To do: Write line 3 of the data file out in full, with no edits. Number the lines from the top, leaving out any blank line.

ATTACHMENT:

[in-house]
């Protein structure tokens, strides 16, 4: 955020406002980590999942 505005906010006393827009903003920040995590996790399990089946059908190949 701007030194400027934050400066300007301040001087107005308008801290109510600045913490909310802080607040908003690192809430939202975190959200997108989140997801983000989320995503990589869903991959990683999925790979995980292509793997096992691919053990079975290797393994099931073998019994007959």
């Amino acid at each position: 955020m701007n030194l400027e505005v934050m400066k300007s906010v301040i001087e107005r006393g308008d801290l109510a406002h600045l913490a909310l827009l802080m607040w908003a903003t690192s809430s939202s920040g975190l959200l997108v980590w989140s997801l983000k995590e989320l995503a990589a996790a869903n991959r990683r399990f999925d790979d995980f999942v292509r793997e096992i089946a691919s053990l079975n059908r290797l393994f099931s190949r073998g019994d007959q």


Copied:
């Amino acid at each position: 955020m701007n030194l400027e505005v934050m400066k300007s906010v301040i001087e107005r006393g308008d801290l109510a406002h600045l913490a909310l827009l802080m607040w908003a903003t690192s809430s939202s920040g975190l959200l997108v980590w989140s997801l983000k995590e989320l995503a990589a996790a869903n991959r990683r399990f999925d790979d995980f999942v292509r793997e096992i089946a691919s053990l079975n059908r290797l393994f099931s190949r073998g019994d007959q």